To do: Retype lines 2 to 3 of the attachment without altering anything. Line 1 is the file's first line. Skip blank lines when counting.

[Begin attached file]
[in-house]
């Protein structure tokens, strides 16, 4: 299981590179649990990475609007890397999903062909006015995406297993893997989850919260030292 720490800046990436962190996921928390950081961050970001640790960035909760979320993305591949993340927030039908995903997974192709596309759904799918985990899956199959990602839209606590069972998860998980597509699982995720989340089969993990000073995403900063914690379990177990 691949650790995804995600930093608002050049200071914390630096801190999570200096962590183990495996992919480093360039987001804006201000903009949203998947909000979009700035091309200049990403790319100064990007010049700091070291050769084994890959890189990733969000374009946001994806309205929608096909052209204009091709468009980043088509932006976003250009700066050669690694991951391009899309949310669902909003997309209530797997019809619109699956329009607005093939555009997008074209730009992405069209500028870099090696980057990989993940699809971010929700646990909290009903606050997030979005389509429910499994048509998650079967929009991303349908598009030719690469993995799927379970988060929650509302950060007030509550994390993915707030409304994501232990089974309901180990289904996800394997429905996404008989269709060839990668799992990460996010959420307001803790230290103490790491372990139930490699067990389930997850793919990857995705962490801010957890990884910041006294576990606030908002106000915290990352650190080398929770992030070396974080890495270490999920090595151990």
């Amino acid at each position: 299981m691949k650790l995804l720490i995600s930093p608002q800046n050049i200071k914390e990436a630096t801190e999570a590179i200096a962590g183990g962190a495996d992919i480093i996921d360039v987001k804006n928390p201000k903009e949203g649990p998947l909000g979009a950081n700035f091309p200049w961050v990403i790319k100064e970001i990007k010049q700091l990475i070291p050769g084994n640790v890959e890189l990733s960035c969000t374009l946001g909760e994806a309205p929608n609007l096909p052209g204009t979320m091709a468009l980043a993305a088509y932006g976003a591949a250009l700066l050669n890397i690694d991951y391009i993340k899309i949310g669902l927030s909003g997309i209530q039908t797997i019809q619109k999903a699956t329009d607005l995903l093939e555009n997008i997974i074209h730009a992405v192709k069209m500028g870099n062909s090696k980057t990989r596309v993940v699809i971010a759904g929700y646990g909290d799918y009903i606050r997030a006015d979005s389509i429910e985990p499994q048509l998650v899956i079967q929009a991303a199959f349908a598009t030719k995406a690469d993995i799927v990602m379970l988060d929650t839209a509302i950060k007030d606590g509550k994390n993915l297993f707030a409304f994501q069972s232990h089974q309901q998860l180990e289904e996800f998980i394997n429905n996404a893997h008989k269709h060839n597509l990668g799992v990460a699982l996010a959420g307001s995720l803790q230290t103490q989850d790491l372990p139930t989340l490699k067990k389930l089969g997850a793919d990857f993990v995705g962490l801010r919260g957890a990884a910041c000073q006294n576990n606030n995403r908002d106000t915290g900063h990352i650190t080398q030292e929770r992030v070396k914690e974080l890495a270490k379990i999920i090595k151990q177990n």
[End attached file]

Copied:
């Protein structure tokens, strides 16, 4: 299981590179649990990475609007890397999903062909006015995406297993893997989850919260030292 720490800046990436962190996921928390950081961050970001640790960035909760979320993305591949993340927030039908995903997974192709596309759904799918985990899956199959990602839209606590069972998860998980597509699982995720989340089969993990000073995403900063914690379990177990 691949650790995804995600930093608002050049200071914390630096801190999570200096962590183990495996992919480093360039987001804006201000903009949203998947909000979009700035091309200049990403790319100064990007010049700091070291050769084994890959890189990733969000374009946001994806309205929608096909052209204009091709468009980043088509932006976003250009700066050669690694991951391009899309949310669902909003997309209530797997019809619109699956329009607005093939555009997008074209730009992405069209500028870099090696980057990989993940699809971010929700646990909290009903606050997030979005389509429910499994048509998650079967929009991303349908598009030719690469993995799927379970988060929650509302950060007030509550994390993915707030409304994501232990089974309901180990289904996800394997429905996404008989269709060839990668799992990460996010959420307001803790230290103490790491372990139930490699067990389930997850793919990857995705962490801010957890990884910041006294576990606030908002106000915290990352650190080398929770992030070396974080890495270490999920090595151990």
């Amino acid at each position: 299981m691949k650790l995804l720490i995600s930093p608002q800046n050049i200071k914390e990436a630096t801190e999570a590179i200096a962590g183990g962190a495996d992919i480093i996921d360039v987001k804006n928390p201000k903009e949203g649990p998947l909000g979009a950081n700035f091309p200049w961050v990403i790319k100064e970001i990007k010049q700091l990475i070291p050769g084994n640790v890959e890189l990733s960035c969000t374009l946001g909760e994806a309205p929608n609007l096909p052209g204009t979320m091709a468009l980043a993305a088509y932006g976003a591949a250009l700066l050669n890397i690694d991951y391009i993340k899309i949310g669902l927030s909003g997309i209530q039908t797997i019809q619109k999903a699956t329009d607005l995903l093939e555009n997008i997974i074209h730009a992405v192709k069209m500028g870099n062909s090696k980057t990989r596309v993940v699809i971010a759904g929700y646990g909290d799918y009903i606050r997030a006015d979005s389509i429910e985990p499994q048509l998650v899956i079967q929009a991303a199959f349908a598009t030719k995406a690469d993995i799927v990602m379970l988060d929650t839209a509302i950060k007030d606590g509550k994390n993915l297993f707030a409304f994501q069972s232990h089974q309901q998860l180990e289904e996800f998980i394997n429905n996404a893997h008989k269709h060839n597509l990668g799992v990460a699982l996010a959420g307001s995720l803790q230290t103490q989850d790491l372990p139930t989340l490699k067990k389930l089969g997850a793919d990857f993990v995705g962490l801010r919260g957890a990884a910041c000073q006294n576990n606030n995403r908002d106000t915290g900063h990352i650190t080398q030292e929770r992030v070396k914690e974080l890495a270490k379990i999920i090595k151990q177990n």